This means that you won’t want any cutoff objects, dramatic color changes, or wonky lines. Anything that is cutoff at your edge will also be cut off at the seam on your all over print shirt.
The edges of your design are not only important for your seams, but also for any patterns you want to create. Let’s say that you don’t want to stretch your design across your entire print area – the front of your shirt, for example. Instead, you want your design to be smaller and to create a pattern across the front of your shirt.
Well, the edges of your design will be REALLY important in that case. If you plan to create a pattern, you need to make sure that the edges of your design flow together to the point where they’re unnoticeable.
You don’t want a shirt that looks like an awkward collection of squares…like the one below.
When you’re designing your all over pattern, make sure that all four sides of your design are compatible with each other – no matter how you repeat your design, it looks natural.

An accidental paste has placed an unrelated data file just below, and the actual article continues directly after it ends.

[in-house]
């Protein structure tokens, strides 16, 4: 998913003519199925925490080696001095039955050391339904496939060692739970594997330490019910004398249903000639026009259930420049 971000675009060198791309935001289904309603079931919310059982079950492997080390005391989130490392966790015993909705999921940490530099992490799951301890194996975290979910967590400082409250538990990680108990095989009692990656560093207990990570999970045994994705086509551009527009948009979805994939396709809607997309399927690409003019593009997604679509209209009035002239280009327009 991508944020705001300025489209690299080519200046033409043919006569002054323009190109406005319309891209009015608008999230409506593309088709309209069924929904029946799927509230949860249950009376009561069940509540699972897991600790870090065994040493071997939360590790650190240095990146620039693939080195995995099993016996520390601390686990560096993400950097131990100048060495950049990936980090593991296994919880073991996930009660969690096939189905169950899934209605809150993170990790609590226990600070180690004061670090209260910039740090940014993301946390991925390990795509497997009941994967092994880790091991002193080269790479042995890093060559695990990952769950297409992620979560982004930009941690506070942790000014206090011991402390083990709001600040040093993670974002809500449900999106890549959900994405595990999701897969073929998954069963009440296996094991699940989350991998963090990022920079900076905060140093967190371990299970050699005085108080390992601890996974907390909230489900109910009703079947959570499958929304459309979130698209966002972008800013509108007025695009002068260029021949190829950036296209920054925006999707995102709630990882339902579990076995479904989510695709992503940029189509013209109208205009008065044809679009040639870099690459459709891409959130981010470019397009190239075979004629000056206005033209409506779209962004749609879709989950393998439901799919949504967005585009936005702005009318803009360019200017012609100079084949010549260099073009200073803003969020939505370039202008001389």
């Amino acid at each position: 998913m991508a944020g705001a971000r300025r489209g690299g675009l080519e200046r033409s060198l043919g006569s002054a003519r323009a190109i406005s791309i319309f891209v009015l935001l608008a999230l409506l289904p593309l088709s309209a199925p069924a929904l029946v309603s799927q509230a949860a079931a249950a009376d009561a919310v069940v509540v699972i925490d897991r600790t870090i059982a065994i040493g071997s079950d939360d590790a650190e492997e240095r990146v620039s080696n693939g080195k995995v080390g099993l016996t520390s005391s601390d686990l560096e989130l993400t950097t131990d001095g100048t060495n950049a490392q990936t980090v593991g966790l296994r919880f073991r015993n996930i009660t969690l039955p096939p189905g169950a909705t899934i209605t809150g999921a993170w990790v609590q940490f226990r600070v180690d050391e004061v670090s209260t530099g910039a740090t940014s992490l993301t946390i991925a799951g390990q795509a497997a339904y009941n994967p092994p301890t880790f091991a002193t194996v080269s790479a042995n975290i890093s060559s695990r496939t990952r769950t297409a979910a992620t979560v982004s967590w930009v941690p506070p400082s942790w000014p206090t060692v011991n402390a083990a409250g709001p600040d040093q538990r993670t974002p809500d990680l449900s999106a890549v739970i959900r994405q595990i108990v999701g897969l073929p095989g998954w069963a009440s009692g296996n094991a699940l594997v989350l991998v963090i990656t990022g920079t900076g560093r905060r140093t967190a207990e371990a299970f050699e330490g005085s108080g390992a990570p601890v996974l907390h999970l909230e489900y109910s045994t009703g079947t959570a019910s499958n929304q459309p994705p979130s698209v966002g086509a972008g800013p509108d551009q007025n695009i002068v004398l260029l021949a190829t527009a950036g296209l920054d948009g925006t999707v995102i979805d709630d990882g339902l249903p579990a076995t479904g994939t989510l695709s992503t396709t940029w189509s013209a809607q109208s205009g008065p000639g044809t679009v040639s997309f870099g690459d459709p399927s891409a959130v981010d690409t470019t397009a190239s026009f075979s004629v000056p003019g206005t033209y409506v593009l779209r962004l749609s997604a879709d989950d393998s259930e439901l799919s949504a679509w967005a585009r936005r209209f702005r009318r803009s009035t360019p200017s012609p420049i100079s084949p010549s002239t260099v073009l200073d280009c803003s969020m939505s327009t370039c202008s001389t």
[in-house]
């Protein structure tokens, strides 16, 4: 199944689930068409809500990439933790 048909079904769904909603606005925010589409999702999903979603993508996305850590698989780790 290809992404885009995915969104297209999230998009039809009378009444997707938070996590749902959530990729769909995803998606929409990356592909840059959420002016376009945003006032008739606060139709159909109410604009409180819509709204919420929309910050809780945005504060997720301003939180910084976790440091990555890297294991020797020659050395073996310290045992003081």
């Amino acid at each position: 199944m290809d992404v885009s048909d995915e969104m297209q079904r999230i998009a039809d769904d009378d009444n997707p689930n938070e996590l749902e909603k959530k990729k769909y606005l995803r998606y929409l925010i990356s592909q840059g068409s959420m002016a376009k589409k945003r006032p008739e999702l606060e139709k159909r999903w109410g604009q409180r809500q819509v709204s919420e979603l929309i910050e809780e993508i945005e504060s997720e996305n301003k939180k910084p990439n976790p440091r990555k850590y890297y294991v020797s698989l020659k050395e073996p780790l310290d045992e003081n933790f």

Like the design below. This is a patterned design, but it’s hard to tell. That’s because I made sure all of the edges were clean. No cutoff cherries or color changes.
Now, this begs the question – why not just create seamless patterns to avoid this problem to begin with?
4. Seamless Patterns Don’t Work with All Over Print Apparel
If you haven’t heard of seamless patterns, or surface pattern design, it’s a way of designing patterns so that they can repeat and repeat and repeat without ever showing weird edges. They can even be scaled up or down without any issues.
These seamless patterns work well with Printful’s patterning tool. Unfortunately, I haven’t figured out how to make seamless patterns work in Printify. If you know how to do this, please write me and let me know!